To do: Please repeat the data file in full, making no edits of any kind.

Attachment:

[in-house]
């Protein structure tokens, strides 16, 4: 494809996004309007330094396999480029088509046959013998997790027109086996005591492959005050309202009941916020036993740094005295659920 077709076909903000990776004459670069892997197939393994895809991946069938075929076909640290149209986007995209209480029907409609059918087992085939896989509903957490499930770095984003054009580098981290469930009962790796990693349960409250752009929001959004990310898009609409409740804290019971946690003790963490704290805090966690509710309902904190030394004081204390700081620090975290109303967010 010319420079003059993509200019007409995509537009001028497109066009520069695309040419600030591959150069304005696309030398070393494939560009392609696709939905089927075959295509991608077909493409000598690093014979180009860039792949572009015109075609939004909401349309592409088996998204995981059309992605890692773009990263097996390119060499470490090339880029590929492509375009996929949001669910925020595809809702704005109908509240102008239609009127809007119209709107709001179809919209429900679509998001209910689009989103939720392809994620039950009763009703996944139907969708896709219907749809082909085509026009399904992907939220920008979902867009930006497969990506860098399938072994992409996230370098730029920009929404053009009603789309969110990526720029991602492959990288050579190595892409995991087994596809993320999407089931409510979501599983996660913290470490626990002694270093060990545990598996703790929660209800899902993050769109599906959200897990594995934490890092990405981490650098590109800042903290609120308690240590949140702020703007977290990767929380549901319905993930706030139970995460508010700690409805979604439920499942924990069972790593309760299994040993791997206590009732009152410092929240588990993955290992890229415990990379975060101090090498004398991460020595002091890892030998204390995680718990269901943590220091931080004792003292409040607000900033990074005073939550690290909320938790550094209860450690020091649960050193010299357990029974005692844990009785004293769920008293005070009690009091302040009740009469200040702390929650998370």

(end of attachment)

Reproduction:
[in-house]
């Protein structure tokens, strides 16, 4: 494809996004309007330094396999480029088509046959013998997790027109086996005591492959005050309202009941916020036993740094005295659920 077709076909903000990776004459670069892997197939393994895809991946069938075929076909640290149209986007995209209480029907409609059918087992085939896989509903957490499930770095984003054009580098981290469930009962790796990693349960409250752009929001959004990310898009609409409740804290019971946690003790963490704290805090966690509710309902904190030394004081204390700081620090975290109303967010 010319420079003059993509200019007409995509537009001028497109066009520069695309040419600030591959150069304005696309030398070393494939560009392609696709939905089927075959295509991608077909493409000598690093014979180009860039792949572009015109075609939004909401349309592409088996998204995981059309992605890692773009990263097996390119060499470490090339880029590929492509375009996929949001669910925020595809809702704005109908509240102008239609009127809007119209709107709001179809919209429900679509998001209910689009989103939720392809994620039950009763009703996944139907969708896709219907749809082909085509026009399904992907939220920008979902867009930006497969990506860098399938072994992409996230370098730029920009929404053009009603789309969110990526720029991602492959990288050579190595892409995991087994596809993320999407089931409510979501599983996660913290470490626990002694270093060990545990598996703790929660209800899902993050769109599906959200897990594995934490890092990405981490650098590109800042903290609120308690240590949140702020703007977290990767929380549901319905993930706030139970995460508010700690409805979604439920499942924990069972790593309760299994040993791997206590009732009152410092929240588990993955290992890229415990990379975060101090090498004398991460020595002091890892030998204390995680718990269901943590220091931080004792003292409040607000900033990074005073939550690290909320938790550094209860450690020091649960050193010299357990029974005692844990009785004293769920008293005070009690009091302040009740009469200040702390929650998370």